Venerable Pierre Toussaint was a slave, a popular hairdresser and benefactor, husband and father. Pierre was born in 1766 on the island of Saint Domingue, a French colony in the Caribbean, now known as Haiti. At that time, the island was owned by very wealthy French sugar, coffee, and tobacco plantation owners, who exploited slave labor. Pierre was a fourth generation slave whose mother and grandmother were Catholic. While most of the French brutalized their slaves, Pierre’s owner, Jean Berard, did not. Pierre was baptized and raised in the Catholic faith, was tutored by the Berard family tutors, and worked as a house slave. Pierre was well read, since he had ready access to the vast family book collection.
When Pierre was a very young man, a widespread slave uprising, which had been simmering for many years, became more threatening. In the 1780’s, Jean accompanied most of his household to New York City for safekeeping from the threat of violence, including his wife Marie, his sisters, and a number of the slaves, including Pierre and his sister Rosalie. Jean sent Pierre to apprentice with an accomplished hairdresser in New York, and Pierre learned the craft quickly. Jean’s intention was for the entire household to return after the uprising ended, but that never happened, for the Berard plantation was destroyed, and the uprising became a complete revolution. Jean had only brought enough funds to support the household for a year. He returned to Saint Domingue to see to his possessions, became ill there, and died. With Jean dead, the estate and fields destroyed, and the provisional funds having run out, Marie found herself destitute.
It was at this time that Pierre’s generosity and expertise at hairdressing allowed the family to survive. In the eighteenth century, wealthy women’s hairstyles were elegant works of art, including elaborate arrangements of curls atop the head. Pierre made a fine living with his skillfulness in hairdressing, his pleasant personality, and his fine manners and he was preferred by many of the city’s prominent women, who paid him well. Pierre managed the household income and expenses, keeping very little for himself. With extraordinary humility, he was aware of Marie’s delicate social standing, and he chose to remain loyal to her until her death in 1807. Marie fulfilled a promise just before she died, legally declaring Pierre a free man.
Now forty-one years old, Pierre obtained freedom for a young slave, Juliette Noel, whom he married. In addition to his financial sustenance of the Berard household, Pierre and Juliette made their home a haven for the needy. Pierre assisted people searching for employment, provided lodging for travelers, housed orphans, tutored children, and nursed sick people during outbreaks of disease, including cholera and the dreaded yellow fever. The frequent outbreaks of illness left many orphans in the city, and Pierre played a large role in establishing an orphanage in 1817, which was operated by several of Mother [St.] Elizabeth Seton’s Sisters of Charity, and which he supported financially for the rest of his life. One special orphan was the daughter of Pierre’s sister Rosalie, named Euphemia, who Pierre and Juliette adopted in 1815. She was smart and talented and her adoptive father tutored her extensively since black children were not able to attend school at that time. Tragically, the same tuberculosis that claimed her mother also took Euphemia at age fourteen, crushing her adoptive parents with sorrow. Instead of withdrawing after this loss, Pierre not only kept up his routine of hairstyling and charitable works, he became even more compassionate. He took on two important new projects: supporting a new religious order of black women, and opening a Catholic school for black children. Another project to which he devoted himself was the financing and construction of New York’s original St. Patrick’s Cathedral. Pierre died June 30, 1853 at age eighty-seven.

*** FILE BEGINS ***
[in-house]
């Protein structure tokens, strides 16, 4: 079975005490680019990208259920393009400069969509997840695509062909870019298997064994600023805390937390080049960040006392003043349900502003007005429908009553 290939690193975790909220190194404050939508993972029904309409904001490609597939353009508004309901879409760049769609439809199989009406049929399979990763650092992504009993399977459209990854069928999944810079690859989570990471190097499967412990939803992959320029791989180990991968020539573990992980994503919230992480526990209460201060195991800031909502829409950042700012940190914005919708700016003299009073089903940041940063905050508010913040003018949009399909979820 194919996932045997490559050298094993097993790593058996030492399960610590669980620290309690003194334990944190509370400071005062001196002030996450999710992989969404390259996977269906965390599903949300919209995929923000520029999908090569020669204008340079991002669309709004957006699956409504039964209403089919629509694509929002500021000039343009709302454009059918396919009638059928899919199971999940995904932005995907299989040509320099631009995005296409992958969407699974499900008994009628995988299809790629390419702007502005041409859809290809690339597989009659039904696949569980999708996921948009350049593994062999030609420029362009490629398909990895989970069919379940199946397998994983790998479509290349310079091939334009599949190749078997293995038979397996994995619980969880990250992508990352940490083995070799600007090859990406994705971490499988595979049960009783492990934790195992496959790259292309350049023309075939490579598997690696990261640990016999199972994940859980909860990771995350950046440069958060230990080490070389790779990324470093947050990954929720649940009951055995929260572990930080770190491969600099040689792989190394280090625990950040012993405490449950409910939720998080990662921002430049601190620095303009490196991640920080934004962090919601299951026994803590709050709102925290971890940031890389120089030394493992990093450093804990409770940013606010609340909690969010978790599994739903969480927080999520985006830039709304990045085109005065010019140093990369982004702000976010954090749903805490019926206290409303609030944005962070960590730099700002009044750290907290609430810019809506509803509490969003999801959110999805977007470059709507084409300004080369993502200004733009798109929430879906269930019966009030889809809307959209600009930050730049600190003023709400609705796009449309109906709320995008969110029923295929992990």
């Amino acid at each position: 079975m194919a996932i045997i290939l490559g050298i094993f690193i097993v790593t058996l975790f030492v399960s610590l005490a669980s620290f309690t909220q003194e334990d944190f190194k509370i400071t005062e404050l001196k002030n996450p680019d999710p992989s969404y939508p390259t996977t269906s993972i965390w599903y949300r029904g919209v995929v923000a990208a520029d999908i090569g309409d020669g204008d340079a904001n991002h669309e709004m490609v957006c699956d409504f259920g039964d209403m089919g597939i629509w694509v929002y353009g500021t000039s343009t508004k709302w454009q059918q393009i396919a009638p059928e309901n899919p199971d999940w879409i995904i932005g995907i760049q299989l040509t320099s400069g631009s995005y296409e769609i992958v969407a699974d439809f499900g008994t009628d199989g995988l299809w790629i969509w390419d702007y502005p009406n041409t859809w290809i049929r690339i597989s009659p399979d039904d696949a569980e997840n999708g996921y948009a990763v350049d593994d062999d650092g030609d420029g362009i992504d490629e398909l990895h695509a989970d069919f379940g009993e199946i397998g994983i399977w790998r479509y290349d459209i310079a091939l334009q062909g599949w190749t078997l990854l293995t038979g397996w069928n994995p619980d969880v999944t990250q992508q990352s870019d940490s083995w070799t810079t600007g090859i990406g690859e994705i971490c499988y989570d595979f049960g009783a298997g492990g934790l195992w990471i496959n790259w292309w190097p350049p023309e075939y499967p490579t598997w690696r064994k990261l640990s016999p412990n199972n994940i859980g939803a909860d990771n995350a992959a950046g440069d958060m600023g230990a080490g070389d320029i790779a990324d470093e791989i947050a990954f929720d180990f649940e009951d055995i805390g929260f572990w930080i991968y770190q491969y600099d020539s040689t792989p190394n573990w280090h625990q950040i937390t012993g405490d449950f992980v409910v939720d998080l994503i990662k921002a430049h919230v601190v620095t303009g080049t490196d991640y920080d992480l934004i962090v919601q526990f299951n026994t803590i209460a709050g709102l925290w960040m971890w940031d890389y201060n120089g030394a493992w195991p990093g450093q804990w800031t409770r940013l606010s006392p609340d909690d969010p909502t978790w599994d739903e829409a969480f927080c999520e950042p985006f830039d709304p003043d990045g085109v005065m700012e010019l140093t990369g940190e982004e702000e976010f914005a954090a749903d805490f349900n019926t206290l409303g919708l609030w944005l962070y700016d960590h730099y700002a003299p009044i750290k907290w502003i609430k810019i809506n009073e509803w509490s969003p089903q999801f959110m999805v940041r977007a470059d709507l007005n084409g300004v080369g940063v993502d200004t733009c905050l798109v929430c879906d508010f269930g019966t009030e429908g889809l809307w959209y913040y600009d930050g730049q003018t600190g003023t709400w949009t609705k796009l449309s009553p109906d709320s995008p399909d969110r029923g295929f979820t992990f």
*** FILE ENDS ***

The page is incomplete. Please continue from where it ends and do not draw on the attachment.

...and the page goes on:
Venerable Pierre Toussaint lived a life of extraordinary selflessness. Gentlemanly, kind, and generous, he especially enjoyed writing letters, many of which are kept at the New York Public Library. A devout Catholic all of his life, he professed it openly at a time when Catholicism was unpopular in New York. He attended Mass seven days a week for over sixty years and prayed a daily rosary. At the time of his death, he was beloved by New Yorkers of all classes of society. He was buried beside Juliette and Euphemia at Old St. Patrick’s cemetery until 1990, when he was moved to the crypt of St. Patrick’s Cathedral, where he is the only layperson interred. In 1996, Pope St. John Paul II declared Pierre “Venerable,” meaning that his life has been carefully scrutinized and it was determined that he lived a life of heroic virtue. His cause for beatification remains active.